Blots Iron Gall Ink
I54. Blots Iron Gall Ink. 1oz wide-mouth glass Jar. From the UK. September 2022: Currently out of stock. Iron Gall Ink is quite thin, slightly gritty but flows well and produces exquisitely fine hair…Read More
I54. Blots Iron Gall Ink. 1oz wide-mouth glass Jar. From the UK.
September 2022: Currently out of stock.
Iron Gall Ink is quite thin, slightly gritty but flows well and produces exquisitely fine hairlines It appears grey at first but darkens to a velvety blue black on exposure to light and air. It is a favorite of pointed pen scribes for Spencerian Script, Copperplate Script and Modern Calligraphy. In the medieval recipes there are only two methods of preparing ink; mixing gum with carbon or treating salts of iron with tannic acid. Iron Gall Ink was probably invented in the first centuries of our era. However, the earliest existing document written with iron ink is an Egyptian parchment of the seventh century. From then the use of iron inks spread to Europe. Blot's Iron Gall Ink is carefully prepared with reference to Palatino's recipe of AD1540 and is a rare opportunity to experience this medieval ink.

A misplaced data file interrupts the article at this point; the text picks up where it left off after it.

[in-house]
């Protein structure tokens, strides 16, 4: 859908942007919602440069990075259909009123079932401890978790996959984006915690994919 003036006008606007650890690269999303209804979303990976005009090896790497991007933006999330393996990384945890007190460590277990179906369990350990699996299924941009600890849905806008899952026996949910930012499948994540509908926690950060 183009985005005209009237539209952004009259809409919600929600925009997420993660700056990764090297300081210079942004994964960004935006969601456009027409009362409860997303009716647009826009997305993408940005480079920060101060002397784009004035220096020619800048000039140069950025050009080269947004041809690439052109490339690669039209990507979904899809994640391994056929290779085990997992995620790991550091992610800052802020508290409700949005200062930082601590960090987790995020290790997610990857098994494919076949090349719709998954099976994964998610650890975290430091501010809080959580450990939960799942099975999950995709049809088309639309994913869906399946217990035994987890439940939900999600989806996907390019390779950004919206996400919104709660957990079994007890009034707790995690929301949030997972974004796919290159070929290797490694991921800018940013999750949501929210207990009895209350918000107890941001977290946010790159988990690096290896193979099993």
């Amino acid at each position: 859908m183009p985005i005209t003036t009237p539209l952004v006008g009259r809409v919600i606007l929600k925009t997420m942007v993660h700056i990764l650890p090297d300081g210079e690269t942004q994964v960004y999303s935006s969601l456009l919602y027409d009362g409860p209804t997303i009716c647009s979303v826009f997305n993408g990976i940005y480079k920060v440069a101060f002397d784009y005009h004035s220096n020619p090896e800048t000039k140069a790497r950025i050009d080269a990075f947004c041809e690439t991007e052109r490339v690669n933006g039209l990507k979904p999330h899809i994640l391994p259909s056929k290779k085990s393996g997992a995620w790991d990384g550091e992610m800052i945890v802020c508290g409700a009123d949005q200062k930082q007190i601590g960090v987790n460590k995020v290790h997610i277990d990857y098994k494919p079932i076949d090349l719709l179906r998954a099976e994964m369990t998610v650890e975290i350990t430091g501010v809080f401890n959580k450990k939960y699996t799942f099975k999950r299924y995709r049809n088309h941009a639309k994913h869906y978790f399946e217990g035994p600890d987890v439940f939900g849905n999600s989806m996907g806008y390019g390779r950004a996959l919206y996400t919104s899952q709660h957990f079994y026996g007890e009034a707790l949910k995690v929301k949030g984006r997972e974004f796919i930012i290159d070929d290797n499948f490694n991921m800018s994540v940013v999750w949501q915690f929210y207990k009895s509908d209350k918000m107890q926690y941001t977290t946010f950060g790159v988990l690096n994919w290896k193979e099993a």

"Blots is the most traditional and oldest formula for Iron Gall ink still being made commercially, albeit the most acidic. It's derived from the medieval Palatino formula of 1540. The viscosity is perfect. If you want to pull the hairlines and shades of the Old-Timers, Blots is the way to go, in my experience." - Nick D'Aquanno
Good stuff, mysterious
Not being a chemist, I have no clue about this: I love the ink. It is WEIRD though! When you write, it appears GRAY on the paper. It quickly turns black - but it is unnerving until you get used to this. I hypothesize that the answer to the mystery is that the ink reacts to air exposure? It also tends to rust nibs but if you rinse them off and dry them that ought to help.
Ideal ink for Copperplate Script
From my experience, Blots Iron Gall Ink is ideally formulated for the modern Copperplate style scripts.
I need more
I absolutely love this ink. I can't stop writing and drawing with it, I wish they sold it in larger bottles as well...
I've used all three iron gall inks (McCaffrey's, Old World, Blot's), and Blot's is my favorite. As it ages and the water base evaporates, it thickens and darkens. I have a bottle that's 4 years old, and the ink writes *beautifully* -- writes smooth, black, yet still retaining the thinnest thins.I add a few drops of distilled water every once in a while and it just keeps going.
You have to be willing to roll the dice a bit with this ink. It does transform after drying. It darkens some but has some beautiful wash grays. My wife said she liked my drawings with this ink over others. Worth the experience for sure.